• Caldwell
    521
    Furthermore as Bertrand Russell noted way back in History of Western Philosophy, scientific method has no inherent moral compass. One could have, and some do have, ambitious scientific research programs to produce superbly efficient killing machines, machines which could kill enormous numbers of people, or even rid the world of people altogether. There’s no scientific reason that such programs ought not to be pursued. There are plenty of reasons not to pursue them, but science doesn’t necessarily provide them.Wayfarer

    Yes!
  • Hermeticus
    58
    1. That just like any other phenomenon in the history of histories of human civilizations -- science is cyclical. No one can stop this as a natural occurrence. Length of time is not an indication of success, if you get my drift.Caldwell

    I don't see this at all. Imo science has been on the rise for 8000 years now. It has to repeatedly reinvent itself. At times it may have become stagnant, sometimes there were rapid breakthroughs - but that's just in the nature of science.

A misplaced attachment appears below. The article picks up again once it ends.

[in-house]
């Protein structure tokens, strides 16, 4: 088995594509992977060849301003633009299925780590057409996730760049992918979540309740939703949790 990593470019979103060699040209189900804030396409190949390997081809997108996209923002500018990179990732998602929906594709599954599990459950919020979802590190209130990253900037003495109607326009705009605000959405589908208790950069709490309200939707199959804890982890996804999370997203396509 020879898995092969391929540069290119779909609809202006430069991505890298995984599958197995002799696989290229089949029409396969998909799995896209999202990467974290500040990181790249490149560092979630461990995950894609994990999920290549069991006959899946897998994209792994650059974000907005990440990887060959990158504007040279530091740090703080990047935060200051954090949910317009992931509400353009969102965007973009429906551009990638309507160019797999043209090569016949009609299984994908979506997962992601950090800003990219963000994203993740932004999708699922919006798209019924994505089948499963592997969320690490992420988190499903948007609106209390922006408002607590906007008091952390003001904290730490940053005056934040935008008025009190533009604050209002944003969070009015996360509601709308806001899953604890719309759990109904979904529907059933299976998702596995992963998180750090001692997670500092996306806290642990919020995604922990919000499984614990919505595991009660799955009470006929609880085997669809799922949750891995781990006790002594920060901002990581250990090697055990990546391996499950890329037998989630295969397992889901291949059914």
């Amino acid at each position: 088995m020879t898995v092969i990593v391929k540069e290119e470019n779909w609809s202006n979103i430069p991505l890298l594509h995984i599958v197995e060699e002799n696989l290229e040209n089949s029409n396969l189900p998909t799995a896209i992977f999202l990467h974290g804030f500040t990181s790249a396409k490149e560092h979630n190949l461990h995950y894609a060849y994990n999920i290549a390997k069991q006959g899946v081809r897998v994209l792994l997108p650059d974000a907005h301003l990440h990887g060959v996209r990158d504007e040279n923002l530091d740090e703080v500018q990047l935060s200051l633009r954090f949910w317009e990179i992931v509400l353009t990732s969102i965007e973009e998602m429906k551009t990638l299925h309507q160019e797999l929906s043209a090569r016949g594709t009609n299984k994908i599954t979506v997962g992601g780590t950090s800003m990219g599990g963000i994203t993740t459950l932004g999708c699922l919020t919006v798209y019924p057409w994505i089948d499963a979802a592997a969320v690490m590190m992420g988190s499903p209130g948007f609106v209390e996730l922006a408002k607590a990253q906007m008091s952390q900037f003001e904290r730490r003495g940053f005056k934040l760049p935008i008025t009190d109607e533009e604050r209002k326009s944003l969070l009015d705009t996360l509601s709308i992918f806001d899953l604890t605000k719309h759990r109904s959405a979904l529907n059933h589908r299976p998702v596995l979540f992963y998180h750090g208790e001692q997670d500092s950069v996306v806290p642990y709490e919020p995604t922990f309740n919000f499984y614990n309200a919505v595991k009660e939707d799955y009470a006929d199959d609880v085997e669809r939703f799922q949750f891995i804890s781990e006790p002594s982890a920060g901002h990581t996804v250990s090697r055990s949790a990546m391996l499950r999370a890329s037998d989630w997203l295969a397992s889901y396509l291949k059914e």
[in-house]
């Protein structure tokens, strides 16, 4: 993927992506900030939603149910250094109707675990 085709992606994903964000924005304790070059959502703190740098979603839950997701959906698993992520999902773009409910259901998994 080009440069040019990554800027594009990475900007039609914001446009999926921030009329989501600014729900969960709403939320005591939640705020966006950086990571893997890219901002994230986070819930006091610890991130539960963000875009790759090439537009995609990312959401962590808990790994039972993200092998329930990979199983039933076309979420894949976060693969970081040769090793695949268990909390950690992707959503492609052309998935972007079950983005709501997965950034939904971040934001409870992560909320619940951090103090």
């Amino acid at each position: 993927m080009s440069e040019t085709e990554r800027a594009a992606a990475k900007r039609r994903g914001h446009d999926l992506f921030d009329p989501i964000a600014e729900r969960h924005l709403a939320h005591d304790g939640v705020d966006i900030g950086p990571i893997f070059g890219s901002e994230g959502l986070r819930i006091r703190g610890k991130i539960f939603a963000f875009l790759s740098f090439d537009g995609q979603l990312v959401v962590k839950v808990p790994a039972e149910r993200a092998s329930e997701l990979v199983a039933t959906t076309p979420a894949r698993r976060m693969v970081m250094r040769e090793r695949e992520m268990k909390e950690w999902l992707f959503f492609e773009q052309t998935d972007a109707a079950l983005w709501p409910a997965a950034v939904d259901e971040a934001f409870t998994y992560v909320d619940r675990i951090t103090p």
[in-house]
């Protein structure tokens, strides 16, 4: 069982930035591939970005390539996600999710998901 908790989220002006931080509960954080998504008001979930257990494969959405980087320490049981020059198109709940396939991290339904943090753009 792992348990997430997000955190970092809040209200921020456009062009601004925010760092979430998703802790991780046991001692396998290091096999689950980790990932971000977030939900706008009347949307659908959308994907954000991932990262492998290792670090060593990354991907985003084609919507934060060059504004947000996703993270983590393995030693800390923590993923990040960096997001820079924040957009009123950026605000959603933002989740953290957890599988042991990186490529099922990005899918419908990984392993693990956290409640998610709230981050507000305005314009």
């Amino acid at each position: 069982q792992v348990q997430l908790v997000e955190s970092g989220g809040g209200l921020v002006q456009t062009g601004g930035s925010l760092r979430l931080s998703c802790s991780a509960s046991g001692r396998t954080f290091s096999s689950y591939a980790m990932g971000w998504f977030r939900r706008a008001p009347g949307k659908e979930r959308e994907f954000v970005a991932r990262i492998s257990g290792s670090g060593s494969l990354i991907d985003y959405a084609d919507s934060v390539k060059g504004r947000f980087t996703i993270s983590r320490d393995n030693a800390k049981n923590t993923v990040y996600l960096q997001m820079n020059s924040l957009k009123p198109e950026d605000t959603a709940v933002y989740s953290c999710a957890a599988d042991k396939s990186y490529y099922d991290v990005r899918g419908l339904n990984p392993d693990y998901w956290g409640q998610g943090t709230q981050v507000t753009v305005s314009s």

2. That violence can defeat science. There is a tipping point after which, it's just all decay.Caldwell
    What do you mean by that? Science is a concept. A framework for building knowledge. You can "defeat" scientists, people who advocate science - but the concept itself is untouchable.


    Not at all. That is not the decay we are talking about here. Worship, belief without justification, and blind indoctrination?Caldwell
    Is that what you understand as decay then? Again, I don't see that at all. Worship, belief without justification and blind indoctrination existed before science and have been declining as the scientific method evolved.
  • Caldwell
    521
    Science’ is not an ideology nor a belief system. It’s a method of exploration, testing and validation of ideas and also a framework within which discoveries are shared and progressed inter-generationally. The OP situates science as a kind of ideology or belief system, which it isn’t.Wayfarer
    Our good science before its maximum achievement. I agree. My first post addresses the time way after your description.
  • Caldwell
    521

    'going to bed. Tomorrow.
  • Wayfarer
    13.6k
    By what measure could there be a ‘maximum achievement’? Would could the ‘maximum achievement’ of science be? (I have an idea what the answer to that question is, but I’ll wait.)
  • Caldwell
    521